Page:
A: We feel like we can use help anywhere, at any position. We just want to create a lot of competition at every position going into the training camp, so we are going to try and upgrade at every position like we always do and offensive line is definitely a spot that we would like to upgrade as well.

Q: When you go back and look at where things stood at the combine to now, has there been that much movement as far as guys surprising you?

A: Our scouts are on top of all of these guys. At the combine, a lot of people are just now learning about these guys, but our scouts already know these people, so we don’t have a lot of surprises. Every now and then you have a couple surprises, a guy could jump up quickly out of nowhere and you have to do some extra work on him, but for the most part we don’t have a lot of surprises going into the draft.

Q: How much do you weigh what they did in college versus this three to four month process?

A: Yeah, we try to put it all together. We look at what the players do on the field. We grade the players on the field. The gymnastics stuff that they do during the combine is part of the equation, but we look at these guys as football players first and we just go on our experience as scouts and try to look at the player more than what the gymnastic numbers say. But that is part of the equation as well.

Q: D.J. Fluker is a guy who came in with 1st round pedigree. Is he someone that you think still has that potential?

A: Well, we hope so. D.J. is going to come in and battle for a position just like everyone else on the squad and hopefully the change of address and just a new scene for him will re-energize him and I know he wants to prove that he is still a number one type talent and we are looking forward to giving him the opportunity.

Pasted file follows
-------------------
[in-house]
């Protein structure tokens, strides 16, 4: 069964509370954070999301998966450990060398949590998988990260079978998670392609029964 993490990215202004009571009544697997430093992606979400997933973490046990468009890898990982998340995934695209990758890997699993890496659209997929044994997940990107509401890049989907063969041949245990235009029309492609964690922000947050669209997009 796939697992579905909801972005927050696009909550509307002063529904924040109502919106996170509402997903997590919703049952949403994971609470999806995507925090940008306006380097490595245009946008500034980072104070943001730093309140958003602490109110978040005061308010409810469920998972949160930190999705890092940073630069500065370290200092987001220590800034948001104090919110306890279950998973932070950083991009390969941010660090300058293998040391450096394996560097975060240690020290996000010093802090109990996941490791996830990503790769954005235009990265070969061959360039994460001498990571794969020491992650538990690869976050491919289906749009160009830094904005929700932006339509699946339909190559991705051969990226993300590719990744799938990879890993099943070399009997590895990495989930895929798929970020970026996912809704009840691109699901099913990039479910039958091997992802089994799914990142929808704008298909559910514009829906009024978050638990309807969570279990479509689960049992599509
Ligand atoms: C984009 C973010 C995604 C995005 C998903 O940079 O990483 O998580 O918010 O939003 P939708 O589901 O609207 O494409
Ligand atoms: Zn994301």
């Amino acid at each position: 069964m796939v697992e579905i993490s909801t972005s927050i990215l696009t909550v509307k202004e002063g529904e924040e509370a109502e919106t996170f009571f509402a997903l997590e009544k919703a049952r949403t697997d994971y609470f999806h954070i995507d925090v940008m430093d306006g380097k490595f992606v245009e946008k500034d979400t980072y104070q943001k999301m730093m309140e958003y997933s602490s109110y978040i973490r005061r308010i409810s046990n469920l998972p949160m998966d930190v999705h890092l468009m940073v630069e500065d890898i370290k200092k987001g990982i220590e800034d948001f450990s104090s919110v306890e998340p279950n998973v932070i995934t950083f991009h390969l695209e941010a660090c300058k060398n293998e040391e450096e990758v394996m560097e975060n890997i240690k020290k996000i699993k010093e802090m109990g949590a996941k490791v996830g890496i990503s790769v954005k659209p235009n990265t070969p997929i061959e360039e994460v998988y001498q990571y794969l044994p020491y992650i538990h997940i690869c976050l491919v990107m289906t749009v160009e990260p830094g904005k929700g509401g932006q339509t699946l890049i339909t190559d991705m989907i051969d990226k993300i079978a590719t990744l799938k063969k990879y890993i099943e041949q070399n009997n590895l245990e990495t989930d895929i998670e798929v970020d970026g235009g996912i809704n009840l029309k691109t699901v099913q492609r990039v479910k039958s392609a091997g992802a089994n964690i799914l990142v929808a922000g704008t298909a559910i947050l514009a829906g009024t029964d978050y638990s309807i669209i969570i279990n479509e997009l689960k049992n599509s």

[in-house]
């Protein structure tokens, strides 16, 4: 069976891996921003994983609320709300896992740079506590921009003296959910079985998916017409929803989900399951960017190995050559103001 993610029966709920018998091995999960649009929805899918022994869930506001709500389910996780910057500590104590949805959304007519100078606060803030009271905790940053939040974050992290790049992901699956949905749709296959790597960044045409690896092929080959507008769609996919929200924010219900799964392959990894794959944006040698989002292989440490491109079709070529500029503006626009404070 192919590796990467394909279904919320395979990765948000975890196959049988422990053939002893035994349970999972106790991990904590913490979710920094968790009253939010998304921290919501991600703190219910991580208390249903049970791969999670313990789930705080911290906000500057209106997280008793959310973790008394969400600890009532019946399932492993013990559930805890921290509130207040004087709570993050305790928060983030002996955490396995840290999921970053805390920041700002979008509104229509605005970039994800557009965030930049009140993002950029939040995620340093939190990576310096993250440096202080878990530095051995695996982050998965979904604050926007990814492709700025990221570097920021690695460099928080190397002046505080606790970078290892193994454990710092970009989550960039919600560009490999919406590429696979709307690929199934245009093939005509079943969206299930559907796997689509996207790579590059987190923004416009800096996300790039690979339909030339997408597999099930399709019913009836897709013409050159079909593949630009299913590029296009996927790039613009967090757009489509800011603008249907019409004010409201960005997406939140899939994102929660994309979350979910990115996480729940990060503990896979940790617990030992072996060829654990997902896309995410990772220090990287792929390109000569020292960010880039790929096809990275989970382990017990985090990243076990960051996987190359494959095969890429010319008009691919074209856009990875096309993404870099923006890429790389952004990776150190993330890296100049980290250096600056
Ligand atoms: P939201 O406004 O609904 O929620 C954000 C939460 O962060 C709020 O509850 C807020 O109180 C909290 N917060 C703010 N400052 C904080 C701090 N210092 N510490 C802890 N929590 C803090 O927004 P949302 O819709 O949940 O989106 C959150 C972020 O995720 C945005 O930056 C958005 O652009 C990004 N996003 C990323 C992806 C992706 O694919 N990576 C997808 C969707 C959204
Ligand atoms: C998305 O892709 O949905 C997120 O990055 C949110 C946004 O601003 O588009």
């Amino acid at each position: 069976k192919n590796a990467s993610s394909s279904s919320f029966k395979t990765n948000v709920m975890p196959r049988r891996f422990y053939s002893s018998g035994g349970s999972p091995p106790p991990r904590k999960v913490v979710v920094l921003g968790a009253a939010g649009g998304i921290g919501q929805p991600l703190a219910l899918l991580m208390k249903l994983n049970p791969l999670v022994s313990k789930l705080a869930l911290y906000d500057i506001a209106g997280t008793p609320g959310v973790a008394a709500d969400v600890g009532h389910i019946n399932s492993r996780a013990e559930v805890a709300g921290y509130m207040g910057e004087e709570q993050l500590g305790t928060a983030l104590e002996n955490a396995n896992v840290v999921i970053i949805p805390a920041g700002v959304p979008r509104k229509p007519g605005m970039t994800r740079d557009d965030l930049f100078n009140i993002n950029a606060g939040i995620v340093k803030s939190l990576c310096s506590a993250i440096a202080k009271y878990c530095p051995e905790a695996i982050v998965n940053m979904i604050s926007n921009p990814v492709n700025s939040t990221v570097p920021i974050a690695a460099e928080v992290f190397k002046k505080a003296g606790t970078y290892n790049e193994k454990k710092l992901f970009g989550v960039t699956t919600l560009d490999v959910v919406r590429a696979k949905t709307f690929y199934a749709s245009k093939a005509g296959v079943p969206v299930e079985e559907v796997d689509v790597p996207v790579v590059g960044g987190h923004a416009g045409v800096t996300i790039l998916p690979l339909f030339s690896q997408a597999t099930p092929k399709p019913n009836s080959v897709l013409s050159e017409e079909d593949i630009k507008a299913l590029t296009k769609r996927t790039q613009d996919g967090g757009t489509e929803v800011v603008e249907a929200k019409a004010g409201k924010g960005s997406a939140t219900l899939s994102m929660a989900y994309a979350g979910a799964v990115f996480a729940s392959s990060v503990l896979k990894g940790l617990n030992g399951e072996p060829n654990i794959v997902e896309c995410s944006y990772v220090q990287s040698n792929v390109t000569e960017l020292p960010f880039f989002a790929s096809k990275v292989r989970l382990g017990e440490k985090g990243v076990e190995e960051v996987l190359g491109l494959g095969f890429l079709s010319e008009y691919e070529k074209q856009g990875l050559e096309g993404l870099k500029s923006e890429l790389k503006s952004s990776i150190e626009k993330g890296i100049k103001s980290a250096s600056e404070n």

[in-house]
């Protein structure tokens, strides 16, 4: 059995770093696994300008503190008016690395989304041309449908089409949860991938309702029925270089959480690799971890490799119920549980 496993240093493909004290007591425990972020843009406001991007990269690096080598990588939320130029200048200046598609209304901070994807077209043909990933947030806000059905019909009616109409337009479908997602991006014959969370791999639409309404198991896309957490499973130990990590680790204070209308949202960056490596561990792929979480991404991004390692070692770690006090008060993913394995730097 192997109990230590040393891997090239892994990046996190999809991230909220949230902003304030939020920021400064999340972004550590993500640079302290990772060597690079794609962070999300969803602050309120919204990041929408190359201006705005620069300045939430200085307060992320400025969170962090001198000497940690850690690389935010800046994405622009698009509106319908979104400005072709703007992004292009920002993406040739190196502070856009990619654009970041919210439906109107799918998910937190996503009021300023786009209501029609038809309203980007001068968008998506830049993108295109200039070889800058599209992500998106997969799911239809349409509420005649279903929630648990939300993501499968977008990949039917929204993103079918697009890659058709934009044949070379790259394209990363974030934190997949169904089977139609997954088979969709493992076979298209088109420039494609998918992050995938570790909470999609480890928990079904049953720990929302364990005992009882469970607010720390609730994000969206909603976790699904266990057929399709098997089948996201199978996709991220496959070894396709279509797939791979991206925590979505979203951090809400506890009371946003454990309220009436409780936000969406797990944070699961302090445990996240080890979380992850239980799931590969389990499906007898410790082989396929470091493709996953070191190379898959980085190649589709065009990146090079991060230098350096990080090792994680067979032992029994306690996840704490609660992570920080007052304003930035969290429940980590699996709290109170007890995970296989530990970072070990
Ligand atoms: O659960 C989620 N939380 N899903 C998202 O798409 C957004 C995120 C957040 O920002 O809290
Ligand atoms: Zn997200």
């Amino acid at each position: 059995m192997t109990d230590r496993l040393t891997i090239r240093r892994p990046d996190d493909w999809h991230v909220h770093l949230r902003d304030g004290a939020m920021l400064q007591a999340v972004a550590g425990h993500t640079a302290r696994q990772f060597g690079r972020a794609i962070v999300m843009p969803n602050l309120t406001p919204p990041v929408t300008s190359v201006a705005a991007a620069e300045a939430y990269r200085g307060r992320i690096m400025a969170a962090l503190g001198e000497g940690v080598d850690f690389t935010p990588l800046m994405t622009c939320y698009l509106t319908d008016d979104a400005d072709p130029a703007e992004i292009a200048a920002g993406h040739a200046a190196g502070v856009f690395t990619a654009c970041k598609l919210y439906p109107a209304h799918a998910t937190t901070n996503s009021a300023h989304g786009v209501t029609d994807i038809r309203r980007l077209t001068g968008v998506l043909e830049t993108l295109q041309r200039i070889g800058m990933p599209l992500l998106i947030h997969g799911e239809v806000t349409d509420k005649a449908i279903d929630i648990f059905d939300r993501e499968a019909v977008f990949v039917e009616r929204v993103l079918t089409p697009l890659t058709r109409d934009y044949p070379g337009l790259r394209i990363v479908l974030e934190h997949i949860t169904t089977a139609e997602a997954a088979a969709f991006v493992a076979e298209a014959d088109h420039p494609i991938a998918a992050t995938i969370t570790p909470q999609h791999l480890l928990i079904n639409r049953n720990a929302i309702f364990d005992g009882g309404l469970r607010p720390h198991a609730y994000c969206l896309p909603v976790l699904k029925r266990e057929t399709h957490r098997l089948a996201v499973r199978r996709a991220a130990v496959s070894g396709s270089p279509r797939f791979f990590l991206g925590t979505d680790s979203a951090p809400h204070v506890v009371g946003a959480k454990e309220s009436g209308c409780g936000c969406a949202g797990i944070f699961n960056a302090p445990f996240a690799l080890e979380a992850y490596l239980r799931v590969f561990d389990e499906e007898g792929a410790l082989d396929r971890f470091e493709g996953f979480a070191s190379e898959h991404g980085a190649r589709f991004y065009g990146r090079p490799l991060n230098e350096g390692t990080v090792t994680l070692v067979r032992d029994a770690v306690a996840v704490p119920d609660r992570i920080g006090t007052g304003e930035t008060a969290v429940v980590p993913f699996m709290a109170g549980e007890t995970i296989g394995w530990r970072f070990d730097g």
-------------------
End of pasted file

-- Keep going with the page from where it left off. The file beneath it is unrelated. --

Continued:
Q: Do you see him as better at guard or tackle?

A: Yeah, coming out, we thought he could play both. We thought that he had some versatility. We thought he could play tackle, we thought he could play guard. I think he is going to get an opportunity. I am not the coach, Coach McAdoo will make the decision of where he plays, but we think he has some versatility to play guard or tackle.

Q: At the end of last season, you spoke about considering a position change for Ereck Flowers. At this point, do you see him as the left tackle?

A: Again, it is spring and it is a long time before we play. In the spring we will experiment with different lineups and situations with our offensive line, so it is a long way to go. That is to be determined later by Ben and the coaching staff, but we will tinker with a lot of things in the spring.

Q: Despite always looking for the best available player, when you look at last season, there clearly has to be some areas that you need more help.